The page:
NHS Pension Scheme proposal – what it means for doctors
This was published under the 2010 to 2015 Conservative and Liberal Democrat coalition government
The global economic situation has changed since 2008 and finances, both public and private, are under pressure. The Hutton Review said that …
The global economic situation has changed since 2008 and finances, both public and private, are under pressure. The Hutton Review said that current public service pensions are unsustainable. Reform is necessary as people live longer than previous generations.
Here we explain what the proposed NHS pension deal means for doctors:
- Pension reform is required because people are living longer. Today, a 60-year-old doctor retiring can expect to enjoy 29 years of retirement. This means drawing a pension for almost the same time as they worked for the NHS - 36 years. In contrast, a doctor retiring at 60 in 1984 could only expect to enjoy 20 years of retirement. Both would have paid similar amounts for their pension but the extra 9 years would cost approximately £440,000 and the extra cost is picked up by the taxpayer.
- The 2008 reforms to NHS pensions are not enough. Despite raising the pension age to 65 for future members, the 2008 reforms did not allow the costs of increases in longevity to be managed fairly or sustainably. The agreement allowed members to remain in their existing arrangements with a pension age of 55 or 60, despite the improvements in longevity from which they had benefited. Future generations of NHS workers and taxpayers would have to pay for the increasing time existing pension scheme members can expect to spend in retirement, with only a limited contribution made by members in the form of higher contributions before retirement.
- The current scheme is not financially sustainable. The Government pays pensions from the public finances. Currently, the contributions received into the NHS pensions scheme are greater than the cost of benefits paid out to retired members, creating a £2 billion positive cash flow that some describe as a ‘surplus’. All this means is that the cost of future pension entitlements being built up is greater than those being paid out at the moment. It reflects the fact that the size of the NHS workforce has been growing over the last decade. It does not mean that the scheme is financially sustainable. The current gap between contributions made and benefits paid out is set to disappear by 2016 as NHS workforce growth reaches a plateau and a generation of members reach retirement.
- The reforms still provide an excellent pension. The current NHS pension scheme provides the average full time consultant retiring at 60 with a pension of over £43,000 a year for life and a tax free lump sum of around £135,000. Compare this with a newly qualified doctor joining the reformed scheme after 2015. He can expect a pension of over £53,000 at age 65 (the normal pension age for new joiners) or a pension of around £68,000 a year at his state pension age of 68.
- Doctors’ pensions will still be **amongst the highest in the public sector.** They will also be significantly higher than the vast majority of the working population. The average NHS pension is around £7,300 a year.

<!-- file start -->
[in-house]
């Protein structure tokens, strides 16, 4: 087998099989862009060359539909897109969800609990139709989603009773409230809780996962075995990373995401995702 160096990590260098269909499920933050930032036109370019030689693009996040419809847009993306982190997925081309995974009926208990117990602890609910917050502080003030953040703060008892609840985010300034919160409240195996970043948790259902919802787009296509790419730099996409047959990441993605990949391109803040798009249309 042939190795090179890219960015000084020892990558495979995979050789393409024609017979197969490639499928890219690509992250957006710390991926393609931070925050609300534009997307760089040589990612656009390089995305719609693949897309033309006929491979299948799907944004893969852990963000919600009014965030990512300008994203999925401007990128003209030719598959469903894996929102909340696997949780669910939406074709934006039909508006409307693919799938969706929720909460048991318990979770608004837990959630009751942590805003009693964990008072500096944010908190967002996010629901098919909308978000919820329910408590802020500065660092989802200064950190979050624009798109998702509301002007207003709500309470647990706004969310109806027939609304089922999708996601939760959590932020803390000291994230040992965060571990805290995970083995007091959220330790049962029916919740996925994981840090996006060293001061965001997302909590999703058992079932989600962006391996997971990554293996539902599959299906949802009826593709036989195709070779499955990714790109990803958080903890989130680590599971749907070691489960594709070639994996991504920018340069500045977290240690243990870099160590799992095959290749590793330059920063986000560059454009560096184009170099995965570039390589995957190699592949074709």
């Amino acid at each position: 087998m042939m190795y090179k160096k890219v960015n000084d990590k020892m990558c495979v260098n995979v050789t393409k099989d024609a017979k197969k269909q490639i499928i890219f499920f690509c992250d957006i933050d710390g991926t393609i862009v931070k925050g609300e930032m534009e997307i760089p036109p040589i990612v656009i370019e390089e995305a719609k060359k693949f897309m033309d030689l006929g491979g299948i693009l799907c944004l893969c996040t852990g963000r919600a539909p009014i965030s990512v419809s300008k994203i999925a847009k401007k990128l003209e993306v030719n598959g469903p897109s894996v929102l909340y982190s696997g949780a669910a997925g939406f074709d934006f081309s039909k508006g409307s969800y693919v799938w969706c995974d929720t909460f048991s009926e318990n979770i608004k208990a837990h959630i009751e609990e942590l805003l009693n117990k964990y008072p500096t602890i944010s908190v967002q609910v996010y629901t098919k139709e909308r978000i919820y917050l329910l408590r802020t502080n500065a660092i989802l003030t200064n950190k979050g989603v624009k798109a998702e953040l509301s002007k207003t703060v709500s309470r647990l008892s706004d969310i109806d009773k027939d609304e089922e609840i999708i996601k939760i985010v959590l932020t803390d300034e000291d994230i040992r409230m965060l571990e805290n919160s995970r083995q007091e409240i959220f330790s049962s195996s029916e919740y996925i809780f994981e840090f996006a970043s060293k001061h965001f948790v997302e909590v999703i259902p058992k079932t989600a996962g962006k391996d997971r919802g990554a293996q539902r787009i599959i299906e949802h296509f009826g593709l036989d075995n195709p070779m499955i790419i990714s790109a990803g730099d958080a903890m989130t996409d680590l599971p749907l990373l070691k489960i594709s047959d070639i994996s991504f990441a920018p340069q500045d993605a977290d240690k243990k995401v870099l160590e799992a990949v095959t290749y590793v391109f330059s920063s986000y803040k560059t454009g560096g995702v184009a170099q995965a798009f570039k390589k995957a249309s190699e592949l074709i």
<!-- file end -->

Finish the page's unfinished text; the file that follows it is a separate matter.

- The NHS pension scheme will remain one of the best available. An inflation-proof pension of £68,000 a year would require a pension pot of nearly £2 million in the private sector. Most taxpayers will have to work longer and contribute more for their pensions with no hope of getting benefits as good.
- Most staff do not have to work until their state pension age in order to get the same level of pension expected under existing arrangements. For the same pension and lump sum, the average 40-year-old consultant would only need to work an extra two and a half years and a 24-year-old doctor starting out on their medical career a little after the age of 66. Those who can expect to live longer are being asked to work longer.
- Higher paid NHS staff do not pay an unreasonable amount for their pension. Doctors contribute a similar proportion of their salary as other NHS staff on much more modest incomes but usually achieve better benefits. Tax relief on pension contributions means that from April 2012, a consultant earning over £110,000 would contribute 6.54% of their salary after tax relief (9.9% before tax relief) whilst a nurse earning a quarter of that would pay 6.4% after tax relief.
- Those closest to retirement will see no change. All NHS staff within 10 years of their pension age will remain in the current scheme. Limited protection will be provided to staff who are outside this group but within 13.5 years of their pension age. This means around 35% of the NHS workforce will see no or little impact on their pension arrangements. All staff will have the pension that they have accrued by 2015 fully protected.
- Pension reform affects all public servants not just NHS staff. Pensions are one element of wider remuneration packages that, of course, vary between different sectors. For example, the average salary of a civil servant is around £23,000 a year, for a nurse it is around £31,000 and for a secondary school teacher £36,000. Civil servants pay a lower contribution rate towards their pension compared with other public servants. However, pay levels for civil servants have always taken this into account.
Published: 12 June 2012
From: Department of Health